Watching people play Among Us has had me listening in on angry, loud, and often hilarious conversations between some of the top streamers recently. It's a budget experience at just $4.99/£3.99 on Steam, which makes it all the more impressive that it's rivalling games that have gradually earnt their top spots on Twitch. While it doesn't have the flashy appeal of Warzone, or the chaotic nature of Fall Guys, Among Us has raked in a surprising number of viewers over the past couple of months, channeling the intrigue of a good old-fashioned murder mystery.
If you're yet to catch a game of Among Us, it's worth dropping in to watch a match. Its premise is simple, dropping ten players onto a spaceship and setting them mundane tasks to complete. From swiping a keycard, to connecting a few brightly coloured wires, these tasks are truly the most tedious objectives to work through. This is just a sliver of a bigger picture, though.
Secretly operating within the team, a couple of players are actually 'Imposters' who are hellbent on sabotaging the entire operation by taking out other teammates. These players are able to blend in with the rest of the crew by pretending to work through similar tasks. However, they also have special abilities that let them scamper through vents, and create diversions that slow down the operations of the honest crew.
When a dead body is discovered, everyone then bundles into a meeting to discuss any suspicious behaviour they've witnessed over the past few minutes. Suspected Imposters can be voted out during these meetings, whittling the team down to a dangerously small group that makes them even more vulnerable to the remaining assassins. Winning then rests on the Imposters getting the job done, or the crew ejecting them before it's too late. It's even possible to win as the crew by filling the quota for all the tasks.
More than anything, Among Us' appeal stems from its focus on the players, and this is one of the reasons why it's not only fun to play with friends, but also entertaining to watch. If you're playing with a group of big personalities, there are bound to be some fireworks. Tensions mount as people become increasingly frustrated about potentially losing, or begin to sweat about getting found out. Seeing some of the most popular streamers come together to play, bicker, and deceive one another over and over again is exciting. It's a randomised murder-mystery on repeat. In most cases, you're likely rooting for your favourite streamer, so you're either in the dark as much as they are, or smuggly looking on as they tear the crew apart.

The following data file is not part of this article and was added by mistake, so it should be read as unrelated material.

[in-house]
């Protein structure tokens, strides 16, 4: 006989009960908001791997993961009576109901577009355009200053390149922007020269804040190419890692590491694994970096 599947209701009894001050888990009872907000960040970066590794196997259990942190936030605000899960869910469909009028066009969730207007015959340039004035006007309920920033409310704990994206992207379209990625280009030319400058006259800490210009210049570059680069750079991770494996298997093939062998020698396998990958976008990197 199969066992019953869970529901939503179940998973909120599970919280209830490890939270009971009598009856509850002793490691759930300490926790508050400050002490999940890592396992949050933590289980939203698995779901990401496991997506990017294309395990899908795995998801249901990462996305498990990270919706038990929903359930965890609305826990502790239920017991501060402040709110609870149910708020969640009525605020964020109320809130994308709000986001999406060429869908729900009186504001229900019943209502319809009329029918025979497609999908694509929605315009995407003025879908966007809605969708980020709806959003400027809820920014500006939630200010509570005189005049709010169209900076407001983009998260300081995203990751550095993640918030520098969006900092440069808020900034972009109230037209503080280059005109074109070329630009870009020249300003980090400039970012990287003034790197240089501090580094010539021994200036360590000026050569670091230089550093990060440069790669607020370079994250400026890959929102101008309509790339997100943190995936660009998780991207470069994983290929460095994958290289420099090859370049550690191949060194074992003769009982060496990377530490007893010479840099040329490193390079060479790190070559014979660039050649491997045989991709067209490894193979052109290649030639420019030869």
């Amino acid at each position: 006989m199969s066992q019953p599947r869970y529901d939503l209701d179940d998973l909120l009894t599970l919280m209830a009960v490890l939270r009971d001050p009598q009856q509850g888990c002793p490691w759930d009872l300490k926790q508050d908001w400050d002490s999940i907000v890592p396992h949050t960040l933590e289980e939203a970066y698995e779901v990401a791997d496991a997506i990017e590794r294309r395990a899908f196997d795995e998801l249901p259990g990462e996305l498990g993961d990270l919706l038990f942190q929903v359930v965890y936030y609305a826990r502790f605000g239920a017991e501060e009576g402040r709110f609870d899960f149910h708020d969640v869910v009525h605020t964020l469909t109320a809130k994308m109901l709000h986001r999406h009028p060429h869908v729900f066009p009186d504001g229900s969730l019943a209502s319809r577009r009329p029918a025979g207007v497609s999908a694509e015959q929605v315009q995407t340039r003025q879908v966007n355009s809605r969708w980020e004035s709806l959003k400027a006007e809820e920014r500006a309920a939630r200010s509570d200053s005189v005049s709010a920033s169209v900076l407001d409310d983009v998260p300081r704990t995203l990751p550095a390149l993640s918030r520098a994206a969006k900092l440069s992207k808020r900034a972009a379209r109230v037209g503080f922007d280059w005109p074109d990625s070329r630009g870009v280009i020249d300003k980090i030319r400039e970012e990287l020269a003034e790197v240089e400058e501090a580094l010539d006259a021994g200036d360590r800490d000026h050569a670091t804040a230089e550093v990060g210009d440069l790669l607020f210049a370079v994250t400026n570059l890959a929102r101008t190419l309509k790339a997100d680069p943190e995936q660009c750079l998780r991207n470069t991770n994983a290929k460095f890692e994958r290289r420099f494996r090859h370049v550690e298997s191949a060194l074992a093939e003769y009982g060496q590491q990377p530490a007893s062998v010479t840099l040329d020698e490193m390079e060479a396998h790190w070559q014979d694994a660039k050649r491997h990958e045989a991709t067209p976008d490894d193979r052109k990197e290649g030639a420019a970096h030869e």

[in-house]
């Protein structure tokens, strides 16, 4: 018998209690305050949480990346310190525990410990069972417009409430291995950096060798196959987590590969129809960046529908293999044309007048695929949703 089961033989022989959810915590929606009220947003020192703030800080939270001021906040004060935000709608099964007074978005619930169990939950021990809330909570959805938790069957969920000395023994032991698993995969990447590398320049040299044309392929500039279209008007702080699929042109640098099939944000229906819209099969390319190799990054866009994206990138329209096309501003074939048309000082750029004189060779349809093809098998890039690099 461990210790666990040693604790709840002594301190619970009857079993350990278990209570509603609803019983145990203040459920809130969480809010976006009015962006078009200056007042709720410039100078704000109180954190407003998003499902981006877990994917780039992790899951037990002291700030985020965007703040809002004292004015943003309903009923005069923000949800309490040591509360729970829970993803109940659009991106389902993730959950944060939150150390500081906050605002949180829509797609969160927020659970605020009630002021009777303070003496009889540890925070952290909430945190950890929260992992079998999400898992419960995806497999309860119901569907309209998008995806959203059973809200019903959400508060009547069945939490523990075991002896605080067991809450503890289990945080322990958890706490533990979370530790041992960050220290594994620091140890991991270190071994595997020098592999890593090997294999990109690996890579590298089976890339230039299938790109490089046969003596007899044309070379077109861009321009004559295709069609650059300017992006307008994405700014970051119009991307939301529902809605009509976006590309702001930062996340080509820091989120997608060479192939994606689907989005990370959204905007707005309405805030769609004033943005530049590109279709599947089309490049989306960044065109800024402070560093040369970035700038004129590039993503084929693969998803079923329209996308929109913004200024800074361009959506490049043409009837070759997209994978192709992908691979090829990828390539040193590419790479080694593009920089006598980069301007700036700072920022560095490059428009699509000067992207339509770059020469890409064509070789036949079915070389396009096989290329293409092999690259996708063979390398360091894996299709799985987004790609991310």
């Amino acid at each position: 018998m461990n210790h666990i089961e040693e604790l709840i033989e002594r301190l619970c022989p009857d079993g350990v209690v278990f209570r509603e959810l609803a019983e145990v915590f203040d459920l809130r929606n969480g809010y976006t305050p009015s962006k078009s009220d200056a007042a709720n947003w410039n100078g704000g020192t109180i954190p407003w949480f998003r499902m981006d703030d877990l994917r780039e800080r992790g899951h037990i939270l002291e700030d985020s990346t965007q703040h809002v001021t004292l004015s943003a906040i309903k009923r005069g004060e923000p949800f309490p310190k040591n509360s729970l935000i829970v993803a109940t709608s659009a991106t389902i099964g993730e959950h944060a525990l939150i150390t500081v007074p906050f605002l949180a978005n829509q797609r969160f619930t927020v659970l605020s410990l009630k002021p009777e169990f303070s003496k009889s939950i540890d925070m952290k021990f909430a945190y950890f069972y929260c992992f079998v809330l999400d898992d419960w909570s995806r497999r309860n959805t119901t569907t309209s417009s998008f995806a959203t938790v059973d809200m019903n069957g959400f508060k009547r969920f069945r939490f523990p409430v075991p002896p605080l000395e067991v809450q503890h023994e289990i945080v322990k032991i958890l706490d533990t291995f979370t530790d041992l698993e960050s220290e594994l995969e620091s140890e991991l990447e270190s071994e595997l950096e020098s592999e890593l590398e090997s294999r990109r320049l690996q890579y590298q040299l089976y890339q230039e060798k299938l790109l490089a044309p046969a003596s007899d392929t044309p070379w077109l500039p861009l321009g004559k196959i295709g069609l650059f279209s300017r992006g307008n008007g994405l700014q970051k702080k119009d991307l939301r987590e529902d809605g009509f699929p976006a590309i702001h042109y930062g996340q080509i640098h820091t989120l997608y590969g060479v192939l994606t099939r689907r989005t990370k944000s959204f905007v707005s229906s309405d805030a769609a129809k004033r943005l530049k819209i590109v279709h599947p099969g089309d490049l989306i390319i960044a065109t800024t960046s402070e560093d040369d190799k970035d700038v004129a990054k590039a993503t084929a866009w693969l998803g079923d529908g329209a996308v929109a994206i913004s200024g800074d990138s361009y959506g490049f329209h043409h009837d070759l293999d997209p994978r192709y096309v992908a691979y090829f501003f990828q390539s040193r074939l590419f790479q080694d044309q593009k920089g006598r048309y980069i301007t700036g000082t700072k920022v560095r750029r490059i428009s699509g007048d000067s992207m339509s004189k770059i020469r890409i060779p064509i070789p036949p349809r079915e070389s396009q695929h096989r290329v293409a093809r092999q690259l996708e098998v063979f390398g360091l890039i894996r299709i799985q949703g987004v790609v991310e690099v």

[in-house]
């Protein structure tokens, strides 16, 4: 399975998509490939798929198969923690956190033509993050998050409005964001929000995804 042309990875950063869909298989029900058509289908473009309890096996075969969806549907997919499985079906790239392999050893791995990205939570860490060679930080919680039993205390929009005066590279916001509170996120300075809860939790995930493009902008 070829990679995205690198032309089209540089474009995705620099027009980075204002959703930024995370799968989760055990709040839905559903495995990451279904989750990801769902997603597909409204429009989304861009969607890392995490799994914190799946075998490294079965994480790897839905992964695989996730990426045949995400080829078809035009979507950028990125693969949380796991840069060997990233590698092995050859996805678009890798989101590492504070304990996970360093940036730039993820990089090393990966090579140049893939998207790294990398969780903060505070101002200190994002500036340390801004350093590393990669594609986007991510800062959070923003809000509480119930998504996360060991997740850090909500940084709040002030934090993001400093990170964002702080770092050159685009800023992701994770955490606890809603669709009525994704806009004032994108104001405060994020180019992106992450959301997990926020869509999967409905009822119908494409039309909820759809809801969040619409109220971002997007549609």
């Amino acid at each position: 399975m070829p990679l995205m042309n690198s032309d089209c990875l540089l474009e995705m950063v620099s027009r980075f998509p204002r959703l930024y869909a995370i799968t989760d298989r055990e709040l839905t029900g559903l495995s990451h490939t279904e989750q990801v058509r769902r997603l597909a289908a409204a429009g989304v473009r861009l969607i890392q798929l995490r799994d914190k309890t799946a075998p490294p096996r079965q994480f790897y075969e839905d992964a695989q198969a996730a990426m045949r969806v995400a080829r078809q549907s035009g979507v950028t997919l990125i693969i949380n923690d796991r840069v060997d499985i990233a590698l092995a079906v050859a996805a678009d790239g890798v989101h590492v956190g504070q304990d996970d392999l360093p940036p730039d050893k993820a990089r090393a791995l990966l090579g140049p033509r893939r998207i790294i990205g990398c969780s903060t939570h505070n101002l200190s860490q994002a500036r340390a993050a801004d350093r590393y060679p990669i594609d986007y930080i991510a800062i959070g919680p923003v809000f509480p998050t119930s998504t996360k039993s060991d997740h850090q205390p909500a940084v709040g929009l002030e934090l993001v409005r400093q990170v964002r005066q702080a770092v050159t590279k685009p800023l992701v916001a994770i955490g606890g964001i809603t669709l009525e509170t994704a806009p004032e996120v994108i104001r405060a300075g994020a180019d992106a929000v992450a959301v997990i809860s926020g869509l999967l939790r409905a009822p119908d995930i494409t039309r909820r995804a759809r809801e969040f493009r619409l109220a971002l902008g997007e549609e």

Good streamers also know how to include their viewers in the process, without running the risk of cheating. They can confidentially voice their suspicions to their chat, or play up to their destructive Imposter role by strategically eliminating other players. You'd think there would be complications as the majority of the party is likely streaming, so it only takes a few clicks to find out who the Imposters are in each game. Twitch chat seems about as invested as the streamers, though. In fact, there appears to be a lot of respect for Among Us' rules. While players have to conduct the meetings on Discord, it's rare to hear a deceased crew member blurt out who killed them. Usually, they'll lurk quietly in meetings, listening to the remaining crew argue, and floating around the spaceship continuing to complete tasks. Sure, there's the odd rage quit, but for the most part, the entire team is committed to playing properly.
One of the best Among Us moments I've witnessed so far is when xQc helped his Imposter buddy take out multiple crew members in quick succession to secure a victory. Although xQc had been long ejected, he was still able to lock doors and create diversions to orchestrate a perfect takedown of the remaining players. There are various approaches you can take as the Imposter, and it's fascinating to see people navigate the spaceship confidently amongst the crew. I've watched meetings descend into heated debates that target specific players, grilling them over every single movement they've made since the discussion. Then there's the thrill of watching as an Imposter avoids an ejection by spinning a wild yarn that other players lap up. You never know what will happen when you drop into Among Us, there's one thing for sure: you can't trust anyone.